December 13, 1984.
Appeal from the Circuit Court, Whitley County, Edward J. Meyers, J.
Mark Paul Smith, Krueckeberg Smith, Professional Corp., Fort Wayne, Charles C. Fraze, Albion, for appellant.
George Martin, Burt, Blee, Hawk Sutton, Douglas E. Miller, Barrett, Barrett McNagny, Fort Wayne, for appellee.
Arthur W. Tilbury appeals from a Summary Judgment granted in favor of the City of Fort Wayne and others on Tilbury's complaint that city officials conspired to deprive him of lucrative construction contracts for which Tilbury was the lowest of several bidders. Tilbury's action is based upon Ind. Code 24-1-2-3 (Burns Code Ed., 1982) which prohibits schemes or combinations to restrain or restrict bidding for contracts for private or public work. He claims that Ind. Code 24-1-2-7 (Burns Code Ed. 1982) gives him a private right of action for damages against violators of the criminal prohibition. The trial court ruled that the named defendants were in effect one entity, i.e., the City of Fort Wayne, and Tilbury could not recover absent an allegation of a "scheme, contract or combination" between agents of more than one entity.
We remind counsel for appellant that Appellate Rule 8.3(A)(4) requires the statement of the case section of the Brief to include the course of the proceedings below and a verbatim statement of the judgment. Although the argumentative and conclusory statement included in appellant's Brief does not comply with this requirement, we prefer to reach the merits of a case where possible and do so here.
The sole issue necessary to our decision on review is
Whether, under IC 24-1-2-3, the agents or officials of a single entity can be liable for a "scheme, contract, or combination" to restrict competitive bidding.
Tilbury filed his action in September, 1981 seeking a restraining order and permanent injunction against Neighborhood Care, Inc. of Allen County, to prevent that agency from awarding four contracts to contractors other than Tilbury. Neighborhood Care, Inc. is a quasi-public corporation of the City of Fort Wayne and a department of the Fort Wayne Department of Community Development and Planning. The principal purpose of the corporation is the financing of rehabilitation of homes in certain areas of Fort Wayne. Each of the four contracts in dispute were for rehabilitation work on approximately fifteen houses. Tilbury was the low bidder on each contract.
Neighborhood Care filed a motion for continuance alleging that three of the four contracts had been awarded prior to the filing of Tilbury's suit and the fourth contract had been withdrawn due to the wide discrepancy between Neighborhood Care's own estimate and Tilbury's low bid and the next lowest bid. Later, in its answer, Neighborhood Care admitted that Tilbury was the lowest bidder but denied that he was the responsible, lowest and best bidder. In June, 1983 the court permitted Tilbury to file an amended complaint which: deleted the request for injunction; sought relief under the Indiana anti-trust laws; expanded the named defendants to include the City of Fort Wayne and the Department of Community Development and Planning; and, increased the amount of damages sought. The trial court granted the defendants' motion for judgment on the pleadings and summary judgment on February 7, 1984.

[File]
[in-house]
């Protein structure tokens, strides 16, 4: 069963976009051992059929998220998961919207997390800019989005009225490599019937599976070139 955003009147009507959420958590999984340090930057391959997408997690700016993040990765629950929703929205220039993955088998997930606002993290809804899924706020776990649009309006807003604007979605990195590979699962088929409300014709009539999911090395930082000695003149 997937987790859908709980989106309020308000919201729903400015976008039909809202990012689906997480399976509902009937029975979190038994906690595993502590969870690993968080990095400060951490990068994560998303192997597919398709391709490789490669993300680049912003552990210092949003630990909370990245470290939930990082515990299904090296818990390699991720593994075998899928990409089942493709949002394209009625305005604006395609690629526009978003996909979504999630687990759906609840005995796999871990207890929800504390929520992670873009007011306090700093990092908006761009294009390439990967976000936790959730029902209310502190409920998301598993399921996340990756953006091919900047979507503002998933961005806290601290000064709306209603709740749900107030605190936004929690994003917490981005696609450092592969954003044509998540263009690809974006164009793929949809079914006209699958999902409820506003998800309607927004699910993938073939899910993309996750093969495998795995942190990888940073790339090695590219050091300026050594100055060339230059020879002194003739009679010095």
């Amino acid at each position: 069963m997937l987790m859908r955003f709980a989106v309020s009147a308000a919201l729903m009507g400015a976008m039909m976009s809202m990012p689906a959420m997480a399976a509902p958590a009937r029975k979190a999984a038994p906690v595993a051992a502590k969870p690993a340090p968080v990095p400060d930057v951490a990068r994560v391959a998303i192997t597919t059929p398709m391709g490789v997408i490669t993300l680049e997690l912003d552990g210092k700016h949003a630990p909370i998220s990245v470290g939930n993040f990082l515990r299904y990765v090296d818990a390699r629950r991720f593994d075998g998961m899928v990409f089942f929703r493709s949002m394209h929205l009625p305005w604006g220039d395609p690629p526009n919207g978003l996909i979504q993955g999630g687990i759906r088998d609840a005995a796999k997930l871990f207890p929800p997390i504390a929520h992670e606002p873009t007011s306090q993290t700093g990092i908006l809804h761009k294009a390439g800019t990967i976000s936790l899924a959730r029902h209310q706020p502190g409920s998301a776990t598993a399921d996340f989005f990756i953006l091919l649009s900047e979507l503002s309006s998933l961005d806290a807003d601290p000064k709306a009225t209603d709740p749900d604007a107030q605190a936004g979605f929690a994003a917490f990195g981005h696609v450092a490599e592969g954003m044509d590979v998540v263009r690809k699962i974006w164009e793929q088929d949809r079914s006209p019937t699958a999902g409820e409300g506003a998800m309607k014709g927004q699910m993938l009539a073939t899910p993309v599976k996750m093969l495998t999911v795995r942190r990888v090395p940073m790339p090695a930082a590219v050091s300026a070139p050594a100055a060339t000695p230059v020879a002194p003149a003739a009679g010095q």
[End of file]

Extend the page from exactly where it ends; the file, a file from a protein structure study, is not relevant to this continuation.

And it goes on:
Tilbury claims that his complaints to the City and to the Federal Housing and Urban Development Department regarding ambiguities and irregularities in the contract specifications and bidding procedures caused certain city officials to develop "personal vendettas" against him; later, these officials schemed to deny city work to Tilbury. Tilbury does not allege that city officials conspired or schemed with other contractors or with anyone outside the city government. It is undisputed that all of the named defendants are branches of the same entity, the City of Fort Wayne. Furthermore, it is undisputed that all of the individuals, upon whose acts Tilbury bases his recovery, are agents or officials of the City of Fort Wayne.
Because the parties agree that upon the issues raised, there is no factual dispute, our task is to determine whether the trial court correctly applied the law when it granted summary judgment. Integrity Insurance Co. v. Lindsey (1983), Ind. App., 444 N.E.2d 345, 347.
Article 1 of Title 24 of the Indiana Code is the general Indiana anti-trust statute. It regulates contracts to prevent competition (IC 24-1-1-1 through 6), combinations restraining trade (IC 24-1-2-1 through 12), combinations to prevent sale of supplies (IC 24-1-3-1 through 5) and two other areas of anti-competitive activity. Under Chapter 2, Combinations Restraining Trade, section 1 is a general prohibition against schemes, contracts or combinations in restraint of trade. Section 3, under which Tilbury makes his claims, specifically prohibits any scheme, contract or combination in restraint of bidding for contracts. Violation of either section constitutes a Class A misdemeanor. IC 24-1-2-7 gives a private right of action to an individual who is injured in his business or property by violations of IC 24-1-2-1 to 24-1-2-12. Although Tilbury makes an issue of the fact that the trial court omitted any mention of IC 24-1-2-7, it is axiomatic that before one may take advantage of the statute, there must have been a violation of one of the prohibitory provisions upon which it is based. Thus, the trial court properly proceeded to look first at Tilbury's allegation of violation of IC 24-1-2-3.